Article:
Sorry.. that should read tax cuts

#yolo applied to an entire species

This puts Yusaku Maezawa up there in league with the de Medici's and Borgia's in terms of patron of the arts.

And patrons of science. Remember the Medici stars? It's the old name Galileo gave the moons of Jupiter.

Perhaps in terms of absolute expenditures, but unlikely anything like it in terms of bang for the buck.

You might reserve that evaluation for a century or two.

Arguably, we're still cruising on the de Medicis' and Borgias' investments in the arts.

Right. In the optimistic case, people will still be learning about this art project while living in another galaxy. In terms of scale, there is the potential for MZ to end up as much more important, rather than on the same scale as, other patron of the arts. It is far too soon to tell.

I agree. I dread to think who they'll send. The musician will be a popular twerker rather than someone musical, and so on. It's a cute idea, but I expect the result will be cheesy fluff. We'll see.

This guy is only worth $3B, he may be spending half of his entire net worth to make this happen. I hope he inspires the richest billionaires of the world to fund such lofty ventures.

$10M-$20M is more than sufficient for a few generations (in a 100-200 years, our current understanding of the concept of money might not even be relevant, so it's pointless to plan for anything more than that). Anything more is just throwaway cash IMO. If you had the opportunity to become the first private citizen to go to the moon, you'd be stupid to not cement your legacy like that.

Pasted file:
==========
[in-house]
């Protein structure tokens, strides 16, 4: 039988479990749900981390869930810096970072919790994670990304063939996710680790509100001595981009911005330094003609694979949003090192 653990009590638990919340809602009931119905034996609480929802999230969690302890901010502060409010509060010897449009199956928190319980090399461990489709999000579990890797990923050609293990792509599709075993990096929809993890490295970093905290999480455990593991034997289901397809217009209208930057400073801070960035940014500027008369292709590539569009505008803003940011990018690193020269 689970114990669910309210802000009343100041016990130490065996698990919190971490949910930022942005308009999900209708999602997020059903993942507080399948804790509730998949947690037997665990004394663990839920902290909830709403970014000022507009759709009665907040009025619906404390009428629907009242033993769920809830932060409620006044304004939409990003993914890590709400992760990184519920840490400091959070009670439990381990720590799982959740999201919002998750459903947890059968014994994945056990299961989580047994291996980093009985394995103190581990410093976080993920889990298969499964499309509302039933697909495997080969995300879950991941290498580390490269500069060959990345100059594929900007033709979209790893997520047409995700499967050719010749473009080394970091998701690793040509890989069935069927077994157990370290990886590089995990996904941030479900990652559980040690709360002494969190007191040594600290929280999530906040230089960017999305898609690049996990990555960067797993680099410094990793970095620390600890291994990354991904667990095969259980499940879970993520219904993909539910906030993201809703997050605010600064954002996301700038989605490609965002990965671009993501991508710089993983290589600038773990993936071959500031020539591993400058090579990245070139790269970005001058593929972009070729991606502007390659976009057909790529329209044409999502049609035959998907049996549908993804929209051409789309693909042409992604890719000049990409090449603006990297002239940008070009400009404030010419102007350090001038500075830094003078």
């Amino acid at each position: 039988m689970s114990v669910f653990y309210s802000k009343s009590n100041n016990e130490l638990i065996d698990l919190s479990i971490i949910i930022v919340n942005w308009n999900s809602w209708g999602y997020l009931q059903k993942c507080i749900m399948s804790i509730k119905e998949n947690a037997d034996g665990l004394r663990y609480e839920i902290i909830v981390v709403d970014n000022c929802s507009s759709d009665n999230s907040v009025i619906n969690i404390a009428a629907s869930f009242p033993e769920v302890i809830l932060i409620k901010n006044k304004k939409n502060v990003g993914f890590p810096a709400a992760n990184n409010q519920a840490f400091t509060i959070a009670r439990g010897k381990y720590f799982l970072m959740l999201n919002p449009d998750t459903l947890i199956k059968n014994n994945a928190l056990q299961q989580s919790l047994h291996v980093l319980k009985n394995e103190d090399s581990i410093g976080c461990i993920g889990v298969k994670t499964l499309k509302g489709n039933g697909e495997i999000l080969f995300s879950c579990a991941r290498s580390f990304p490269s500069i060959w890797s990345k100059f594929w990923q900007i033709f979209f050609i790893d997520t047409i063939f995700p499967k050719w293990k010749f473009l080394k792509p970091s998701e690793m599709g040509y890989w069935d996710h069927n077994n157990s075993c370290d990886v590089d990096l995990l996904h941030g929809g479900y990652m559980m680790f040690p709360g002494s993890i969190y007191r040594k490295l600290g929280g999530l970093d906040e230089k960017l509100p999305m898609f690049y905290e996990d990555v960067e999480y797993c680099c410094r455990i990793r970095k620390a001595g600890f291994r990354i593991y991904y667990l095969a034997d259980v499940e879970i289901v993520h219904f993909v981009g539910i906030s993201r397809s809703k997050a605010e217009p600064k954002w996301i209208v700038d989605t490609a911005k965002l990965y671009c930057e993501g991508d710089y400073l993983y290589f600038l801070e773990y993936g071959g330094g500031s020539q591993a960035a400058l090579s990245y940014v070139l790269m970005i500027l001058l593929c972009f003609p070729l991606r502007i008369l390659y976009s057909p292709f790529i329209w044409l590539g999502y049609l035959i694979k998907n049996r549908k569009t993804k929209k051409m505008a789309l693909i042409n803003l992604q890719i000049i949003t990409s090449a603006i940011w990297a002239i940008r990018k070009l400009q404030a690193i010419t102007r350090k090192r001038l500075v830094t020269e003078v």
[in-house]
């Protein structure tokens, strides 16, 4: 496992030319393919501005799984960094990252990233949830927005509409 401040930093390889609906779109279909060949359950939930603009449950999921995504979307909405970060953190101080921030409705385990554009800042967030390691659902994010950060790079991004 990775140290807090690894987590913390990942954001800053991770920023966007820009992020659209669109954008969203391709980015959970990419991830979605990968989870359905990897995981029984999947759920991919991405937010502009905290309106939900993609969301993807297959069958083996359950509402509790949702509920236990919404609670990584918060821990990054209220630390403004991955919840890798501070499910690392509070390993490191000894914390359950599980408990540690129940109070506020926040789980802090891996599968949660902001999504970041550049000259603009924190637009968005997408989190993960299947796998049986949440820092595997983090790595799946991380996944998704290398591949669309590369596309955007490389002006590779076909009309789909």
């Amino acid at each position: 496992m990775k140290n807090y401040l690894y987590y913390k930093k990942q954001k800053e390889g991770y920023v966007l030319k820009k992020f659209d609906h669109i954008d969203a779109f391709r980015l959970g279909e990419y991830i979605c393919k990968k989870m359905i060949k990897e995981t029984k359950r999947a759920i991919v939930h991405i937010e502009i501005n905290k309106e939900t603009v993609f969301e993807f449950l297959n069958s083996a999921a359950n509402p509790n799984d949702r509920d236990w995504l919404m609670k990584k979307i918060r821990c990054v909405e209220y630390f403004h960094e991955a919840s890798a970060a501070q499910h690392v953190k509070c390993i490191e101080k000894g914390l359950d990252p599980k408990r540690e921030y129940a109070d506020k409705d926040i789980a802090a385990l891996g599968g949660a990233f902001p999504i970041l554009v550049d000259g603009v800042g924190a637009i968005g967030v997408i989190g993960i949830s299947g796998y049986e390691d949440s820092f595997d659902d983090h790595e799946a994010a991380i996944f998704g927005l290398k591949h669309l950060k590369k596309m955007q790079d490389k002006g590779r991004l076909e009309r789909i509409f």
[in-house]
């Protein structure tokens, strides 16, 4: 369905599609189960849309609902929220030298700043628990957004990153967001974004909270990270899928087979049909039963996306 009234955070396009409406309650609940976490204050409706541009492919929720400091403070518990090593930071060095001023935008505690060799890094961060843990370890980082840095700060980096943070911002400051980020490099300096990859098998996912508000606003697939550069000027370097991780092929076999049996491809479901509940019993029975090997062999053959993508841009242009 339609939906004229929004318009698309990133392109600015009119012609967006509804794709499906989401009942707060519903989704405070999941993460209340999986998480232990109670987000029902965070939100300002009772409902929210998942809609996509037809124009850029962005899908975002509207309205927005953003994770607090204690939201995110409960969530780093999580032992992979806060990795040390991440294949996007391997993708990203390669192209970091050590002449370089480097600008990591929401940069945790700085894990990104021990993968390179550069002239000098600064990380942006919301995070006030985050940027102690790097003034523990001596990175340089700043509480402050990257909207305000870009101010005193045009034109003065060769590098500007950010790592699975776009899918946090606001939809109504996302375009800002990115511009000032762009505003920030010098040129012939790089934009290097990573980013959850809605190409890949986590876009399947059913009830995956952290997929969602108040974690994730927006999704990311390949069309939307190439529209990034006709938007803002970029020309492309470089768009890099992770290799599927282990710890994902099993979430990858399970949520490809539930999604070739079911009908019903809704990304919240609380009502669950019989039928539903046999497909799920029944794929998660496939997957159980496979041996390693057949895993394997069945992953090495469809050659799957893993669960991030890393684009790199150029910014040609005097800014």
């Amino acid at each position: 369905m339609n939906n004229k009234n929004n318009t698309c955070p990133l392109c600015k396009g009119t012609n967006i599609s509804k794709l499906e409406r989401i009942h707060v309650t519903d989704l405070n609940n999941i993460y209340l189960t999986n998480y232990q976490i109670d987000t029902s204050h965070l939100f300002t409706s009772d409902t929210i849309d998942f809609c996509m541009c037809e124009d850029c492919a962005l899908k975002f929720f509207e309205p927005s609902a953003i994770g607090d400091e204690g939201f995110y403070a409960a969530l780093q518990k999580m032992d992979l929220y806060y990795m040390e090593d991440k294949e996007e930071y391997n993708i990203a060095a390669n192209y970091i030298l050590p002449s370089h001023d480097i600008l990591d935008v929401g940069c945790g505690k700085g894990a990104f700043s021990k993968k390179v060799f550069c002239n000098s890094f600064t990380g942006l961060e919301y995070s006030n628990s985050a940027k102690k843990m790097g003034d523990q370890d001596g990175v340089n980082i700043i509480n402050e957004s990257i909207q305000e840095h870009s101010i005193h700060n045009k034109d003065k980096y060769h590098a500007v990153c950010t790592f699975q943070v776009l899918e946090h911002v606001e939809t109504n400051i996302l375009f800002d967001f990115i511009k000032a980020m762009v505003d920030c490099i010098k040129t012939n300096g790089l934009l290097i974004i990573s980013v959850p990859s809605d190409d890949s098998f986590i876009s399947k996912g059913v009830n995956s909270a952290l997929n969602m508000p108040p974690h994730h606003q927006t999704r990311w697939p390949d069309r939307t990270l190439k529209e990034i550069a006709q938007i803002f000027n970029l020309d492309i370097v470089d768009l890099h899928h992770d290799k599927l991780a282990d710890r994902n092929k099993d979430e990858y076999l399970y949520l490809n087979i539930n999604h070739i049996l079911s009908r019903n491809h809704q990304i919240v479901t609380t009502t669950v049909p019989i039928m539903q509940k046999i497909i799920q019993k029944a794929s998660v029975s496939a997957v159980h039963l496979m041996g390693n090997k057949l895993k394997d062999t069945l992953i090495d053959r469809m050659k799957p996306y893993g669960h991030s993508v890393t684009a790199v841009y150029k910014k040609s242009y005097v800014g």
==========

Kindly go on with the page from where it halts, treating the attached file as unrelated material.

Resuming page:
> If you had the opportunity to become the first private citizen to go to the moon, you'd be stupid to not cement your legacy like that.

He decided to share the trip, so he won't be "the first private citizen", merely "one of the first private citizens".

I couldn't agree more

He hinted during QA it was 5% of BFR development costs, and Elon said a "material" percentage, which for expense reporting usually means >= 5%. Dev costs were said to be $5billion, so that would be $250,000,000.

The questioner asked "is it more or less than 5%" -- I don't think they were confirming 5%, just repeating the number back (and Musk refused to say anything about the percentage at all).

MZ said he wished it was (only) 5%, perhaps indicating the desire to see more billionaires stepping up to the plate.

He said, "I'm happy with just 5%, thanks for the rocket."

But the answer was, "I'm happy with just 5%, thanks for the rocket."

Besides the fact that he isn't spending $1.5B on it, really, what can you do with $3B that you can't do with $1.5B? There's really not that many more things that you can do. So spending it on a (hopefully not) once in a lifetime opportunity doesn't sound like that bad of an idea.

Honestly, I don't see how this is any bigger of a deal than going to the moon in the first place. There is a level of forced sentimentality here, as if a painter or a musician is going to see something different from a regular astronaut, because they're just special.

Any time I see something like the level of response somewhere, I can't help but assume everyone thinks they're saying what they're supposed to say. "This is so beautiful, etc." It means I like art. I'm not an artist (I didn't take that risk with my way of life), but I like and can appreciate art which may as well be the next best thing, so I will post the comment saying I almost cried and everyone can know what a spiritual/sentimental/artistic person I am!